Former Adams County Fire Protection District Chief Jim Notary dies at 68 by the Denver Post
When Jim Notary became a firefighter in the mid-’70s, he noticed his department lacked training. After alerting an assistant fire chief, he was tasked with leading department training. Ultimately, his work led him across the state as he became known as a pioneer for fire safety.
James “Jim” Notary died of cancer on June 5. He was 68.
Notary spent 37 years in the Adams County Fire Protection District, formerly known as the North Washington Fire Protection District, including 15 years as chief.
Tasked with training his department, Notary built and designed mazes that simulated real-life firefighting situations. He traveled across the state, using the mazes to teach firefighters about conditions they might encounter on the job.
“We would receive many letters from firefighters in the state saying that the maze had saved their life because they had used what we taught them in the maze,” Adams County Fire Chief Patrick Laurienti said.
Notary also promoted public education whether it was through teaching CPR at the fire station or using puppets to teach children about fire safety at area schools, Laurienti said.
As testament to Notary’s impact, the department’s training center and maintenance facility is named for him. The department’s training tower — nicknamed “Rocco’s Kitchen” — also claims Notary as its namesake.
“He had an alter ego named ‘Rocco,'” Notary’s sister, Sandra Danne, said. “He would kind of do this skit where he was a chef and he would put on his best Italian accent and pretend to be cooking something totally inedible.”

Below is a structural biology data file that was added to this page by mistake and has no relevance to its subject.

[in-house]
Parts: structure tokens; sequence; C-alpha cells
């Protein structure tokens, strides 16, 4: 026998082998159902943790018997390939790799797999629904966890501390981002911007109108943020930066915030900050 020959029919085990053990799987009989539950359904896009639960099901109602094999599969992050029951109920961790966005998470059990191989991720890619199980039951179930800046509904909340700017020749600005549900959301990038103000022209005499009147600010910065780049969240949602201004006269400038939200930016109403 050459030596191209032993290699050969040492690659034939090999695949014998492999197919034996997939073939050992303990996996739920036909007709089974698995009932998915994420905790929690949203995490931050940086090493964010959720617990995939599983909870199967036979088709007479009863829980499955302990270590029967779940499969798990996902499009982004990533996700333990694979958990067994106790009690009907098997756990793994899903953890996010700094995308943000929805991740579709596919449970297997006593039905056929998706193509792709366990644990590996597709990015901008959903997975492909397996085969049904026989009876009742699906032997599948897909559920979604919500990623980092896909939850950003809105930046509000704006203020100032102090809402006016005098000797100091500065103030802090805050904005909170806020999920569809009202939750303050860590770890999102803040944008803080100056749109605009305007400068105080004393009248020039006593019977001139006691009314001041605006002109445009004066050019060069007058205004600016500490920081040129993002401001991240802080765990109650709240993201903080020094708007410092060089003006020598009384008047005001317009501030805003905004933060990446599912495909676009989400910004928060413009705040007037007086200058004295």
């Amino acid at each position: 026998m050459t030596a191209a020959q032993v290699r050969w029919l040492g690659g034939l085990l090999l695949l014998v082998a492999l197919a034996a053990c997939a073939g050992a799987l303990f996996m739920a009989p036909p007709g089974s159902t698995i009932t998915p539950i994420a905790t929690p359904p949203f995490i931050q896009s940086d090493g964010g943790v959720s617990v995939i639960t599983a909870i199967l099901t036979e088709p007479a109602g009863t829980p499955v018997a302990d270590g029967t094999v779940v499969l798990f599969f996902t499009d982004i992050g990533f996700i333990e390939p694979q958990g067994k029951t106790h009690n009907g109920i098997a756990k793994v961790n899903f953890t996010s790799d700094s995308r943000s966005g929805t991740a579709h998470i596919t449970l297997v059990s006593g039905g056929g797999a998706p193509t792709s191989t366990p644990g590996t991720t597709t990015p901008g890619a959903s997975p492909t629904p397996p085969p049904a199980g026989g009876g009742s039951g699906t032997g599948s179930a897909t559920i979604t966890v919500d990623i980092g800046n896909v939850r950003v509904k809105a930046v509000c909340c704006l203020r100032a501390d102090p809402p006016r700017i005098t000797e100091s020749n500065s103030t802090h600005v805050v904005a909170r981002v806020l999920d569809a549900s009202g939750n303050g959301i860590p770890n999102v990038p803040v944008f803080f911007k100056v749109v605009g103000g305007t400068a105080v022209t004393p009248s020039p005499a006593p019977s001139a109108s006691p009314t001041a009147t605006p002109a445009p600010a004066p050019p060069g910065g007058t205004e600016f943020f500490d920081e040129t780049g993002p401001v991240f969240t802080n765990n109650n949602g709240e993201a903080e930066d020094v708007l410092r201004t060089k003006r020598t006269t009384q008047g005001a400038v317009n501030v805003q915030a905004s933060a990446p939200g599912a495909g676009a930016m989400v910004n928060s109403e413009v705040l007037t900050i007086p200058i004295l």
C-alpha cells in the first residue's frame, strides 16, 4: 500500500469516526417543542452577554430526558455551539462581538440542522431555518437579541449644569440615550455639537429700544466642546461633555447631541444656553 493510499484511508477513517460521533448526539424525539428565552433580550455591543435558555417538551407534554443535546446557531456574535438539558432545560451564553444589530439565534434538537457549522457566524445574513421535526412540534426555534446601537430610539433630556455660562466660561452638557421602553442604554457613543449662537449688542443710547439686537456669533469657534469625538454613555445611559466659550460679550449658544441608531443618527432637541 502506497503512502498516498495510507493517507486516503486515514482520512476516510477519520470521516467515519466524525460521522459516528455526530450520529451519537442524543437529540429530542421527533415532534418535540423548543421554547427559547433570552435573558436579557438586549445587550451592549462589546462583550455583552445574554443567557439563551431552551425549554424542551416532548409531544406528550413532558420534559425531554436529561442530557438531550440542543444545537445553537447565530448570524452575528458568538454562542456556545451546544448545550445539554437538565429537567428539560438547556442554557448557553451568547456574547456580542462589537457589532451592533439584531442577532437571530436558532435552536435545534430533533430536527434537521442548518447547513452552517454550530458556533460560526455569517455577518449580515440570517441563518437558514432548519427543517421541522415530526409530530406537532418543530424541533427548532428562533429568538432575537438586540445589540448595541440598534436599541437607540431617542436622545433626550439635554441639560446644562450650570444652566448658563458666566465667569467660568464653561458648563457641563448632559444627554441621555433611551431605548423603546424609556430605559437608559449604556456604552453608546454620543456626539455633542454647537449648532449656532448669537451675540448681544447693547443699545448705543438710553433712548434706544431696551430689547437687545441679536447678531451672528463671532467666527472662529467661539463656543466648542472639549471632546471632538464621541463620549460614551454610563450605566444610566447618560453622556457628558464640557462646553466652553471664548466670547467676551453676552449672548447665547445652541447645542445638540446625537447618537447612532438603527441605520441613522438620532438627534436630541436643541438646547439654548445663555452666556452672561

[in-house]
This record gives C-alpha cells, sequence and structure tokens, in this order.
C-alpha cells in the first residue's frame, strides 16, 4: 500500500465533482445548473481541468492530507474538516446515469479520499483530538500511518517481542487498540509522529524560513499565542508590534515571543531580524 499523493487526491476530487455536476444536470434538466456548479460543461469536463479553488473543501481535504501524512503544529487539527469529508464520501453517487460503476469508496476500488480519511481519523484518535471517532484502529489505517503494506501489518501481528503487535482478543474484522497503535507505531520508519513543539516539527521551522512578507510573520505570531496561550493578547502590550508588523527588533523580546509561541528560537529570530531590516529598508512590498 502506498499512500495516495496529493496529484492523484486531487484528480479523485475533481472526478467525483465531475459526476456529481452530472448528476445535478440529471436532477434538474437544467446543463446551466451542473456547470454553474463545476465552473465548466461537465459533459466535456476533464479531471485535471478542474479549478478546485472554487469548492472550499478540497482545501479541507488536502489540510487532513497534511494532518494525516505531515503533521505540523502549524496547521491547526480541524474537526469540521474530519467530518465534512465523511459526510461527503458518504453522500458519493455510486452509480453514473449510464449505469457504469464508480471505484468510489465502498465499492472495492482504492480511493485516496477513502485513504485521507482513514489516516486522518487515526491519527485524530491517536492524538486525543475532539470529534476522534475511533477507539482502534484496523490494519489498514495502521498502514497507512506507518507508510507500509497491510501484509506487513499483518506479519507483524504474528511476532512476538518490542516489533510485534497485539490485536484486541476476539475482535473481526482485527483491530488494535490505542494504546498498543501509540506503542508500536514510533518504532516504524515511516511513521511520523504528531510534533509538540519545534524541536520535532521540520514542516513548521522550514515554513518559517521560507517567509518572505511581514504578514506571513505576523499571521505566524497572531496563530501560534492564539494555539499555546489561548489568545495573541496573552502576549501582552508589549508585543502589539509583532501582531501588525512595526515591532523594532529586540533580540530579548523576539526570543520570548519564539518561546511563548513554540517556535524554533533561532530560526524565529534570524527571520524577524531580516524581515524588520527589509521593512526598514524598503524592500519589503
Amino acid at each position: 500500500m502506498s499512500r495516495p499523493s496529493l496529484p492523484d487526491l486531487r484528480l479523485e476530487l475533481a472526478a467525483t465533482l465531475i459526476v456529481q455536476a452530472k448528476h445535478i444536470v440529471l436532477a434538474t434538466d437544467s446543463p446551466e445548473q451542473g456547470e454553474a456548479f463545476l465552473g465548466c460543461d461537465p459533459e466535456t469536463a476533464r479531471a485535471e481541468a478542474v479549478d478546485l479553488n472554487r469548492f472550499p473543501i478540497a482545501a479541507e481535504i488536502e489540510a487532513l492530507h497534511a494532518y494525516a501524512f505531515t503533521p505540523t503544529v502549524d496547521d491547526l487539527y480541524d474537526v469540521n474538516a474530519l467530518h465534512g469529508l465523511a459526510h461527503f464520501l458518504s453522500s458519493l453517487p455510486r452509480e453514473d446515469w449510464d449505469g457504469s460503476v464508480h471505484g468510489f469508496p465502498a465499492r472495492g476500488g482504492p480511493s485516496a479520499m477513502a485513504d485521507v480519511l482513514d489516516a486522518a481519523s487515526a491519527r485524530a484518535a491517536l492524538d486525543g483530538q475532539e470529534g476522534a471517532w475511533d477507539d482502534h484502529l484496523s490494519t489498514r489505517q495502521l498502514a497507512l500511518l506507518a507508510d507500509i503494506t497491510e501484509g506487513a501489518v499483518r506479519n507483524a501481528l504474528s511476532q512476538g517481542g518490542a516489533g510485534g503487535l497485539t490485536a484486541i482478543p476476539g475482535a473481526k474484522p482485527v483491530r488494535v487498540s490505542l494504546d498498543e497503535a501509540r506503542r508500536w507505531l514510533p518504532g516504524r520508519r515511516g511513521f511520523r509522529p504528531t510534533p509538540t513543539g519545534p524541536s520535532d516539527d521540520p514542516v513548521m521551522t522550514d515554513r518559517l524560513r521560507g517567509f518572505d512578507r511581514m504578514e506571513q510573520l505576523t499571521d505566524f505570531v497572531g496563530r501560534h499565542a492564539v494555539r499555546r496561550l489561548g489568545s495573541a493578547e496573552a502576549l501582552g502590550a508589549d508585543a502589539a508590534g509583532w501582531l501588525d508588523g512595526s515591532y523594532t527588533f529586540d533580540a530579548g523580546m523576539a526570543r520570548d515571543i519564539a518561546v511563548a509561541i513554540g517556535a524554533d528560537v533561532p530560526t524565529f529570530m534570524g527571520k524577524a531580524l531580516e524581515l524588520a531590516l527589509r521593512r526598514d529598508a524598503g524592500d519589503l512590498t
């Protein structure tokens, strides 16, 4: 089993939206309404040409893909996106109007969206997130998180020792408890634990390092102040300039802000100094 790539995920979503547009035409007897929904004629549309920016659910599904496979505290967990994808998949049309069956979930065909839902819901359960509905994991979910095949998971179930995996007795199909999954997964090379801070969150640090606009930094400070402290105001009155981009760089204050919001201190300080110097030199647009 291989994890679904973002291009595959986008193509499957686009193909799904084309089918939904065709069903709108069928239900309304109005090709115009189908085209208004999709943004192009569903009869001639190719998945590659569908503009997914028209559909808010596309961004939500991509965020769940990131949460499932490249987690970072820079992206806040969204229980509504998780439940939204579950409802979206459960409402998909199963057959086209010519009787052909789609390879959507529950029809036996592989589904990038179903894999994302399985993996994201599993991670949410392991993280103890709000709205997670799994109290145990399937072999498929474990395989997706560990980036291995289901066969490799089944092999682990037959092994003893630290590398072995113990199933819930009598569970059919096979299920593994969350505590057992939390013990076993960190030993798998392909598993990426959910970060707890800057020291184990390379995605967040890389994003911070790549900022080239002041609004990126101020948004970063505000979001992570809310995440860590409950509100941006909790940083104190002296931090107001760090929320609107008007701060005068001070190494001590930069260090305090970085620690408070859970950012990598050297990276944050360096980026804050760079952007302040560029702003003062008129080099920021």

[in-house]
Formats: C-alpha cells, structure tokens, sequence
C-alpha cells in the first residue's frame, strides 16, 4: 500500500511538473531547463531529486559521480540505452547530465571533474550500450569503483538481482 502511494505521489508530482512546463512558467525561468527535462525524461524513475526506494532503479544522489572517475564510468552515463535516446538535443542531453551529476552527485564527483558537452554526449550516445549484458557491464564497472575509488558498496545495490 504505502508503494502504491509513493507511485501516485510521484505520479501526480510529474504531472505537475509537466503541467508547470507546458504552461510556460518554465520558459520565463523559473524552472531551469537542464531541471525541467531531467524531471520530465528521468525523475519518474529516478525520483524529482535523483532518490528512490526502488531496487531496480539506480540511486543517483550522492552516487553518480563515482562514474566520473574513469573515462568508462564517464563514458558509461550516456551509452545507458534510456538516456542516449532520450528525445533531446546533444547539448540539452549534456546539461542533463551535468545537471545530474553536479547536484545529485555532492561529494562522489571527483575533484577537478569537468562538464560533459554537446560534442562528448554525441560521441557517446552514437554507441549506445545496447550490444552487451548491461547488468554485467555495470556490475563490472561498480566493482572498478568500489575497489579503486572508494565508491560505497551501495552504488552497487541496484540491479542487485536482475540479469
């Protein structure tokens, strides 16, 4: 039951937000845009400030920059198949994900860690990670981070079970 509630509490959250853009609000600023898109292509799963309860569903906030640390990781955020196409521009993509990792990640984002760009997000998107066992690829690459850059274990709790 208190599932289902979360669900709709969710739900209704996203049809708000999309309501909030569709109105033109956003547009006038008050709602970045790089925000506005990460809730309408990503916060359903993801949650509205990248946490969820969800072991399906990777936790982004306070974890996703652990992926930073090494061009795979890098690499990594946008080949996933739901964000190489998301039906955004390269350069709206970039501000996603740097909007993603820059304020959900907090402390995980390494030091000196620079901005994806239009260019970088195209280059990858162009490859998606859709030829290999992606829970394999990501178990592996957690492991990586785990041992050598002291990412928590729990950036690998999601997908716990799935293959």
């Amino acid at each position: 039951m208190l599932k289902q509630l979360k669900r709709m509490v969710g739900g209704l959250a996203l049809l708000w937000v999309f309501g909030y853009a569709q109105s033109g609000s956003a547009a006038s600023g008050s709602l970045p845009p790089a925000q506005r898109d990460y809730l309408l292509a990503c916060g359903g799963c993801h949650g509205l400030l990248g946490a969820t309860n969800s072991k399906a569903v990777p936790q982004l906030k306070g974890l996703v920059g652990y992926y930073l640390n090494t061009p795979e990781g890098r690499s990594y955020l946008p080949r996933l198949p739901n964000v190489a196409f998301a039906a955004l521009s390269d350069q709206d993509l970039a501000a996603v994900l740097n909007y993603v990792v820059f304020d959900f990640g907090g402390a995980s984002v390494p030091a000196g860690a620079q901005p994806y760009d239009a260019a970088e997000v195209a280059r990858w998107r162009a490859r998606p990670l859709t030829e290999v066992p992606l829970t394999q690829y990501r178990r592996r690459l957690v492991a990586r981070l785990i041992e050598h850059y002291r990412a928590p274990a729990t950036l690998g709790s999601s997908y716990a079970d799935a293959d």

Always willing to lend an ear, Notary was a mentor to many, his daughter, Terrie Bridge, said.
“He was always so positive and so many people consider him their best friend,” she said. “So he didn’t have one best friend — he had like 400.”
Family was Notary’s top priority, his son, Ryan Notary, said.
“Even though he achieved a lot, he was very humble and never forgot what his roots were,” Ryan Notary said. “Even though he was chief of an up-and-coming department, he always put family first and remained humble.”
He showed that commitment through his dedication to attending his kids’ sports games, Notary’s son, Brian Notary, said.
“He was always there,” Brian said. “Even though being a firefighter he worked a 24-hour shift, it didn’t matter, he made every football game whether he was at work or not.”
Notary also served as a role model for his siblings, Danne said. She recalled looking to her older brother as the patriarch of their family their father’s death.
“Even as a kid, he was the leader,” she said. “He kept my brother and I in line. He was the babysitter and just (was) so compassionate from when we were young.”
Laurienti said Notary also served as a father figure in the fire department.
“He was known as ‘Dad’ at the firehouse and I consider him my second dad,” Laurienti said. “We were all just a bunch of kids and he was just trying to keep us in line.”
Notary is survived by his wife, Linda, his siblings Sandra Danne and John Notary, his four children: Terri Bridge, Kelly Fitzpatrick, Brian Notary and Ryan Notary as well as 10 grandchildren and 11 great grandchildren.
His service will be held at 10 a.m. June 15 at the Denver Mart pavilion, 451 East 58th Avenue. A reception will be held immediately following the service.
In lieu of flowers, donations may be made to the UCHealth Burn Fund and Child Rescue Inc.
Article Courtesy of the Denver Post